History Of Black Tea
The history of black tea in Europe began in the 17th century when European explorers first reached China. The first documented record of tea in Europe is from 1610, when Dutch merchants first brought back Chinese black tea from China, and then sold it widely all around Europe. In England it was at first considered a “mysterious oriental drink” and sold at very high prices that only the aristocracy could afford. From this beginning it was became a drink that marked the well to do, and so became popular as a drink to indicate your wealth and position in society.
China is the birthplace of black tea, which in China is called, perhaps more appropriately, hong cha – red tea – after its the red colored tea it usually produces. It’s history in China can be traced back to the late Ming Dynasty, around the year 1590, when the first black tea – Lapsang Souchong – was produced in the area around Wuyi Mountain in Fujian province. This high mountainous area was called Lapsang and the small leaf tea trees Souchong – hence the name.
Black tea, also known as “red tea” in China for its rich, reddish infusion, is unique in that it is comprised from two different forms of the camellia sinensis plant: camellia sinensis sinensis and camellia sinensis assamica. Camellia Sinensis Sinensis yields shorter leaves and is primarily used in China and other neighboring East Asian countries. Camellia Sinensis Assamica has larger leaves and is used in parts of India and Sri Lanka. Dry black tea leaves are 100% oxidized, leaving them with a blackened color, thus earning its namesake. While the method in which it is produced varies from region to region, the process always involves withering, rolling, oxidization and drying. There are two primary methods of processing the leaves before they are graded:
Orthodox Method – This is the most common method of processing black teas. With this method, more care is put into the tea leaves. After the leaves are picked, they are allowed to wither in the warm air for up to 18 hours to reduce their water content until they are soft and pliable. The leaves are then rolled in a special machine that gently presses and twists the leaves in order to break the cells to begin the oxidization process. This process can take several rounds, depending on the grade of leaf being cut. After the leaves are cut, they are once again exposed to the air in a climate controlled environment so that they can continue to oxidize, altering the level of polyphenols in the leaf. This is the point where the flavor of the leaf begins to develop. Once the leaves reach the appropriate oxidization level, they are then fed into a machine to dry, which halts the oxidization process.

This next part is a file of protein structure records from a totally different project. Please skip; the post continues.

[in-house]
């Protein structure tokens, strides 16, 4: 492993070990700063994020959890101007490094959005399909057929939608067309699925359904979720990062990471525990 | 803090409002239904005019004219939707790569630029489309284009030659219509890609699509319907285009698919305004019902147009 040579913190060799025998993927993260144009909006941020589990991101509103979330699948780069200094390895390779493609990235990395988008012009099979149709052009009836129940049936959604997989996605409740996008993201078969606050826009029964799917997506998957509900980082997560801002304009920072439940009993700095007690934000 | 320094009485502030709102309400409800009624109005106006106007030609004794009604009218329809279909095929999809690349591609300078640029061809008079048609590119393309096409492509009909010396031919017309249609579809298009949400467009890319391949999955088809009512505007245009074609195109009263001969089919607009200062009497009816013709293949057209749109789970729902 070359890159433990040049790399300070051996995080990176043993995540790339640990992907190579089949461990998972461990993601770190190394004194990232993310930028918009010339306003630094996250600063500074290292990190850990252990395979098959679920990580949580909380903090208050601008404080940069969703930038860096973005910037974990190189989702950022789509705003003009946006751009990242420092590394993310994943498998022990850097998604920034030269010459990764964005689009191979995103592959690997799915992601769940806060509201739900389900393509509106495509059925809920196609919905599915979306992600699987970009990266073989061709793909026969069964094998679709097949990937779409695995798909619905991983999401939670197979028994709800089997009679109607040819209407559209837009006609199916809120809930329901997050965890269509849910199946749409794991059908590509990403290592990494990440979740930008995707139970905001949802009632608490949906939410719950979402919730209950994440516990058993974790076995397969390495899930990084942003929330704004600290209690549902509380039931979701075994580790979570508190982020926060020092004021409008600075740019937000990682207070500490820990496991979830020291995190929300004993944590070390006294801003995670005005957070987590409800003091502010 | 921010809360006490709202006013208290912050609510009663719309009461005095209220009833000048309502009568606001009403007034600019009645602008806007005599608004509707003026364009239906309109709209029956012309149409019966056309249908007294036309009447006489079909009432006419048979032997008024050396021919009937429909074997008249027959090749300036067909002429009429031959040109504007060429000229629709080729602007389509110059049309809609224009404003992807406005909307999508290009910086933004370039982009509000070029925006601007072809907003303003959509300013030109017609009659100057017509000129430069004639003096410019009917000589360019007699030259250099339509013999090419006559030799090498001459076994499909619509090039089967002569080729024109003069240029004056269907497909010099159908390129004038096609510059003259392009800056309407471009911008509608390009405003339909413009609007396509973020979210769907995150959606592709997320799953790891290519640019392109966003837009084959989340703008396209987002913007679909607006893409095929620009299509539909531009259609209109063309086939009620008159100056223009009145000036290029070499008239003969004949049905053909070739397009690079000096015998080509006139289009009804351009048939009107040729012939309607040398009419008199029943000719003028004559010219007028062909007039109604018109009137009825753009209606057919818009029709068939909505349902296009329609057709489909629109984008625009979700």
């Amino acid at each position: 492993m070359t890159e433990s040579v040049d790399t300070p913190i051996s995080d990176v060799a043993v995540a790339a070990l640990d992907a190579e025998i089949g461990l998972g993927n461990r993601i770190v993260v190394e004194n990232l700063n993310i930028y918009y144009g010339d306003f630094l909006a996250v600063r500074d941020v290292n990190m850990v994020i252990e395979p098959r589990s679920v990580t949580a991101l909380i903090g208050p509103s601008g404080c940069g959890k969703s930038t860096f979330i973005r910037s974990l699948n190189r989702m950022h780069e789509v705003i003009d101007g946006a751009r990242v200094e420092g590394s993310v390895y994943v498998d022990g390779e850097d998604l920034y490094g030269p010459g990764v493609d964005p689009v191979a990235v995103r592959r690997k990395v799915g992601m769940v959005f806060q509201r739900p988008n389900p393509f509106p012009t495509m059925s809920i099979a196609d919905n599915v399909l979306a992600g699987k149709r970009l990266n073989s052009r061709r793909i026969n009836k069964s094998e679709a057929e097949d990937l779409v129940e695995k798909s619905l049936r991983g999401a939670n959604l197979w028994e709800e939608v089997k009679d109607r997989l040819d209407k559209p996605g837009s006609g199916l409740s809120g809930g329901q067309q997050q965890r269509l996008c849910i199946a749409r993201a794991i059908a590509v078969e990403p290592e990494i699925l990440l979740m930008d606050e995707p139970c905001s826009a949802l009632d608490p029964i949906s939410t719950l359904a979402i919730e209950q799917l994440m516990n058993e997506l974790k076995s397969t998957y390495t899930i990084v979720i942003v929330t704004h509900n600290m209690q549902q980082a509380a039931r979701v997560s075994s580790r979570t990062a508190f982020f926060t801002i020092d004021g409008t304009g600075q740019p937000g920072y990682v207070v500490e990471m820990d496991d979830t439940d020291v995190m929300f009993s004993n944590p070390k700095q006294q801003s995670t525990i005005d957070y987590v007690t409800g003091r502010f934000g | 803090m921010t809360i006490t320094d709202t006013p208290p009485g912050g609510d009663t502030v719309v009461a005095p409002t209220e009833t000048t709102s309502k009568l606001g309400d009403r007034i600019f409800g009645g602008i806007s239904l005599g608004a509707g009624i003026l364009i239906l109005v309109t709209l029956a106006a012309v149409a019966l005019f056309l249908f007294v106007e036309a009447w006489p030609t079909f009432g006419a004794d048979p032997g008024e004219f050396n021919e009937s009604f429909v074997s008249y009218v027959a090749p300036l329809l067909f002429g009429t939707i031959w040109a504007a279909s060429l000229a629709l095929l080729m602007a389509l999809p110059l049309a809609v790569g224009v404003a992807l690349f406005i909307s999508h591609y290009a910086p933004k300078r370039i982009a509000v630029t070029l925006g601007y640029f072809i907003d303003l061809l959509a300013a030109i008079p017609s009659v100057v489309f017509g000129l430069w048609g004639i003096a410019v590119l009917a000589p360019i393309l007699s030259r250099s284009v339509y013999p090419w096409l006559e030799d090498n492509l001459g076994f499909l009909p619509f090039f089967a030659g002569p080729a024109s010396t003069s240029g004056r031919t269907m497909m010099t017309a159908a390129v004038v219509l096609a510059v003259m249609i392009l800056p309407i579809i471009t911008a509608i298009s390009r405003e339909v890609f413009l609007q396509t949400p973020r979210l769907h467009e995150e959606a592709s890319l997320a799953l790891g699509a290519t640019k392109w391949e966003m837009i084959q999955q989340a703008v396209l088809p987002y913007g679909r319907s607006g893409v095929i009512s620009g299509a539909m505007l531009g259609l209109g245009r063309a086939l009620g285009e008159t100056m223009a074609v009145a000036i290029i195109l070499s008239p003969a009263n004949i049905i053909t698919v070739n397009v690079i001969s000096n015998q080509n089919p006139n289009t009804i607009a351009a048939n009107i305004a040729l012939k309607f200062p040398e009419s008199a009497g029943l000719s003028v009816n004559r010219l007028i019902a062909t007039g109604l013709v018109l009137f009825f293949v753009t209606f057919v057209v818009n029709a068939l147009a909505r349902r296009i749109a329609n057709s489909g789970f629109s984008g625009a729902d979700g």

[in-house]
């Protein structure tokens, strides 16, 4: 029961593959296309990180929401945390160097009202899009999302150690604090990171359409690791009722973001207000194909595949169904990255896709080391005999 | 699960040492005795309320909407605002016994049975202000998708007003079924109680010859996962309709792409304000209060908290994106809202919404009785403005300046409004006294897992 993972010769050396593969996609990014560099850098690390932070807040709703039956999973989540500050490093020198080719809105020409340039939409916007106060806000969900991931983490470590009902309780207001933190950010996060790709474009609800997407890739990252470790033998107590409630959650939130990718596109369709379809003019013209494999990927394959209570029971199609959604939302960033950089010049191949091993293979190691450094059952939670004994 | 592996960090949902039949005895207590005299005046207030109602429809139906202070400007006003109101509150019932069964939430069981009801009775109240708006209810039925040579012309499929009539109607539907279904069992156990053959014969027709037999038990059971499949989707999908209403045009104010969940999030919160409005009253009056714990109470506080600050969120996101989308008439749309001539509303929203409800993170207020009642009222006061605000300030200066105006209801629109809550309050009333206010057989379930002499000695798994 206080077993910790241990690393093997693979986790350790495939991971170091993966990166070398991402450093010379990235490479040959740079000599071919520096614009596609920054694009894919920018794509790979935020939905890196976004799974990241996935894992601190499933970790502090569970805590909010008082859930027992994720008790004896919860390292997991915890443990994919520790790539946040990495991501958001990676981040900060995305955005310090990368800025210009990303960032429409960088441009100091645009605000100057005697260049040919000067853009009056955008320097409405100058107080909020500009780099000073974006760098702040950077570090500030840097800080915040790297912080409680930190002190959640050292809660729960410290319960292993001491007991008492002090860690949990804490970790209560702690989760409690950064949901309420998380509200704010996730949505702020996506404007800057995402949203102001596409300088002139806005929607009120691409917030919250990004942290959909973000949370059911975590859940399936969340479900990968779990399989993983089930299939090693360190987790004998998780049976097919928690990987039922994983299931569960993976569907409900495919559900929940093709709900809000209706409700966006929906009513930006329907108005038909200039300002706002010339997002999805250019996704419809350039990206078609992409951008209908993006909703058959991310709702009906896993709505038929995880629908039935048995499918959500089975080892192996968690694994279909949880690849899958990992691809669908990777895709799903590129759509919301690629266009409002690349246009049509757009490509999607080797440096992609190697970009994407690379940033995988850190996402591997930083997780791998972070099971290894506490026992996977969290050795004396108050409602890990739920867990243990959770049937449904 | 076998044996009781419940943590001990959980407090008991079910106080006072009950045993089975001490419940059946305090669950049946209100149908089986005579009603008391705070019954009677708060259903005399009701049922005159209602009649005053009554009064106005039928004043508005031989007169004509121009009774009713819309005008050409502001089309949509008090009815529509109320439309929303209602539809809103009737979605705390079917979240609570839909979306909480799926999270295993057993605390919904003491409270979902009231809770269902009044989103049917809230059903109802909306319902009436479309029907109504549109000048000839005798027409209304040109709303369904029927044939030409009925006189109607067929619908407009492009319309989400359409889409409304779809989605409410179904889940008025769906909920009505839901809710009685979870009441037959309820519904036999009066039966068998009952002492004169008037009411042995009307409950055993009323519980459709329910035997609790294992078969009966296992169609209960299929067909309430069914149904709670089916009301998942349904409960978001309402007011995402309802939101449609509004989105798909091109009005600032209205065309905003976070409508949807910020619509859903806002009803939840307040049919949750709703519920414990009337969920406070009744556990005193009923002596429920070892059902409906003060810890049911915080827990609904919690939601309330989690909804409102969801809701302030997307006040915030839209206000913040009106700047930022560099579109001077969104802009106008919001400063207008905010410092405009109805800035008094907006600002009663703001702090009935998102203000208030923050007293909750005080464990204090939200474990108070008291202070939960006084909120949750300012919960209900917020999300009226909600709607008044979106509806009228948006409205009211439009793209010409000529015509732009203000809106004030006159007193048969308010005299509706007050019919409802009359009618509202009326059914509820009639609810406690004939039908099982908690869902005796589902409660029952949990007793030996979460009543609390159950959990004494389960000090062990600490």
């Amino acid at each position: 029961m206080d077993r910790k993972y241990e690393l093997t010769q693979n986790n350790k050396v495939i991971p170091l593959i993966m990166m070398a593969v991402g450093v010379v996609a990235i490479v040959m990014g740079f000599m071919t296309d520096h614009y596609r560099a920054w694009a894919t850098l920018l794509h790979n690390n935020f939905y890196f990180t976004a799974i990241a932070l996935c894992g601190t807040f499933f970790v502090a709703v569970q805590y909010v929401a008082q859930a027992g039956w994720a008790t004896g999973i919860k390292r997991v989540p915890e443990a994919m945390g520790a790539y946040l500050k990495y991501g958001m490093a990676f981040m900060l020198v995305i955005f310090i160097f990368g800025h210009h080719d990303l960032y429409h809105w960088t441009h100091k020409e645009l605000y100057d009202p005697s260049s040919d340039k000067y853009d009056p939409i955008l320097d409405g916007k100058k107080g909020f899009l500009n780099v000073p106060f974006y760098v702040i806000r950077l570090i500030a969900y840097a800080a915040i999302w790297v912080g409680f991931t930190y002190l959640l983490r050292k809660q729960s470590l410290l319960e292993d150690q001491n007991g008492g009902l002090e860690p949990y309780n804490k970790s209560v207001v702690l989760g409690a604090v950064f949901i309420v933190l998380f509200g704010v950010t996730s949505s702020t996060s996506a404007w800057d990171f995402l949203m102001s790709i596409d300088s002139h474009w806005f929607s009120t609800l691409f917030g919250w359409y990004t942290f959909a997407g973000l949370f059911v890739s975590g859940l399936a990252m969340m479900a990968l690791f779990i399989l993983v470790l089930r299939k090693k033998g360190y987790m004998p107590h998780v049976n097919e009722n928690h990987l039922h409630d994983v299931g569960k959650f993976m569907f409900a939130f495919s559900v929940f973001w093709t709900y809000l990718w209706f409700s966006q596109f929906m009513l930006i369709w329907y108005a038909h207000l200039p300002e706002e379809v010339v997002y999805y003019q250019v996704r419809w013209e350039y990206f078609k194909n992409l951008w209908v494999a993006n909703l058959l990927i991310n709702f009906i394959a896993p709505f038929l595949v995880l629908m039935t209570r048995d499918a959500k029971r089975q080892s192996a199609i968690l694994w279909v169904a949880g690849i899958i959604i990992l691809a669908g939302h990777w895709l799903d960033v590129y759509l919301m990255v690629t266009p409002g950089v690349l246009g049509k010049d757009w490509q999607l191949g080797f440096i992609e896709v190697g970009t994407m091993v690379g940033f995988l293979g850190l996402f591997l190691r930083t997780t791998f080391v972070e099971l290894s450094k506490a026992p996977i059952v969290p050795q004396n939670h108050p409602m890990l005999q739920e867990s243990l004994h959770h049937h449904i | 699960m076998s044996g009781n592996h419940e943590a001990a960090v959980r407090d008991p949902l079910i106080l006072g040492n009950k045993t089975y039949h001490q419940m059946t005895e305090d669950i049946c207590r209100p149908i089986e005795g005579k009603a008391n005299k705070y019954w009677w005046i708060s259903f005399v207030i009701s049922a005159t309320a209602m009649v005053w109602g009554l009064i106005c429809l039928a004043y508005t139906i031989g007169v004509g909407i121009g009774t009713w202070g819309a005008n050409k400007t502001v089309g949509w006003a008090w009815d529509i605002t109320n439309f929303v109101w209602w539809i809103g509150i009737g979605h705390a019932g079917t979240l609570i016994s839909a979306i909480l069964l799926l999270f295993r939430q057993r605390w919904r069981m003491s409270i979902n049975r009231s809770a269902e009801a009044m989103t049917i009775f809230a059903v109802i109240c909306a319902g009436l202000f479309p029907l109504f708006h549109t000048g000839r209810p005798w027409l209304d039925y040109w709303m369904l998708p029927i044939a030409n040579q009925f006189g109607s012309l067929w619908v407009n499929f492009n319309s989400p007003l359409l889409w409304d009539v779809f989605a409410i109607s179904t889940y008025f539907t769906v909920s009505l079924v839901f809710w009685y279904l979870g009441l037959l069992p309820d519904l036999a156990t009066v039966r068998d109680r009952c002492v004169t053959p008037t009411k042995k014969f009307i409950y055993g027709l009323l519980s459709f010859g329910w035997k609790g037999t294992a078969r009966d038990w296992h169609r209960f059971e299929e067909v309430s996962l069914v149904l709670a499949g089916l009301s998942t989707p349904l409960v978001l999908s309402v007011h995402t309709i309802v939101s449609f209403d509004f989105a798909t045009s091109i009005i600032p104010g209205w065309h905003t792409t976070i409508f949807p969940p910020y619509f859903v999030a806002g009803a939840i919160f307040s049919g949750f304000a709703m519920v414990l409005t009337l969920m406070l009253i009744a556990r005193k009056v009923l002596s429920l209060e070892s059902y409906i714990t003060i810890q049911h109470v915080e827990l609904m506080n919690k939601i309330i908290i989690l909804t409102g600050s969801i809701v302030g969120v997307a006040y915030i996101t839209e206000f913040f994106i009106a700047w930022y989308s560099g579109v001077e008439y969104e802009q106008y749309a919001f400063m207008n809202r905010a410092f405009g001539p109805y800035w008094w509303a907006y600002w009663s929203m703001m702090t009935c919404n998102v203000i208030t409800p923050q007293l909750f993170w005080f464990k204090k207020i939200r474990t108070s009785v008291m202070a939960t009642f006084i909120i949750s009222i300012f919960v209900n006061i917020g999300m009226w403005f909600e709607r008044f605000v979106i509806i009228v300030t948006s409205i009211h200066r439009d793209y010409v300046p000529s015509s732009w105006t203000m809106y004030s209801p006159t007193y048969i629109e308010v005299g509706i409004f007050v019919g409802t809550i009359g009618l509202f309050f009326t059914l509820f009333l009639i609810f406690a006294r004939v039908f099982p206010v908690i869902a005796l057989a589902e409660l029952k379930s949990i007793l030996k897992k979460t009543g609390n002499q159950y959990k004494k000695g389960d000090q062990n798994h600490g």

CTC (Cut, Tear, Curl) Method – This method was developed around the teabag boom of the 1950’s to facilitate the production of smaller cut tea leaves and a quicker processing time. While the production begins and ends in the same fashion with withering and drying, the rolling process is skipped in this method and the leaves are instead minced and broken apart in a rotorvane machine with blades rotating at Until the mid 17th century (Late Ming, Early Qing Dynasty), the only teas consumed in China were green (unoxidized) and oolong (semi-oxidized) teas.
The tale goes that while a passing army entered the Fujian province, they decided to take shelter at a nearby tea factory. This held up production at the tea factory, where leaves were left out in the sun, causing them to oxidize for a longer period of time and resulting in darker leaves. In an effort to accelerate the drying time, they decided to smoke the leaves over pine wood, thus creating Lapsang Souchong, which became one of the very first black teas.
Although compressed, post-fermented teas (pu-erh) were already known as “black teas” in China, the term was usurped by Dutch and British traders who began identifying Chinese “red teas” as “black teas” because of the color of the dark, dry leaves. Even to this day, Chinese “red tea” is still referred to as “black tea” in the Western world.
What impressed the Westerners most about black tea was not only the robust flavor the tea produced, but also the improved lifespan of the leaves over time. And, as British demand for black tea grew, so did the holes in their pockets as they struggled to pay for their tea treasures in a market that was quickly being monopolized by the Dutch. This motivated British traders to explore other avenues for acquiring black tea. After several failed attempts, they discovered a similar genus of the camellia sinensis plant (camellia sinensis assamica) that could be cultivated by machine in India, yielding a bolder crop at a more lucrative return, thus catapulting the Western tea industry to a new level and reshaping our perception of the importance of black tea today.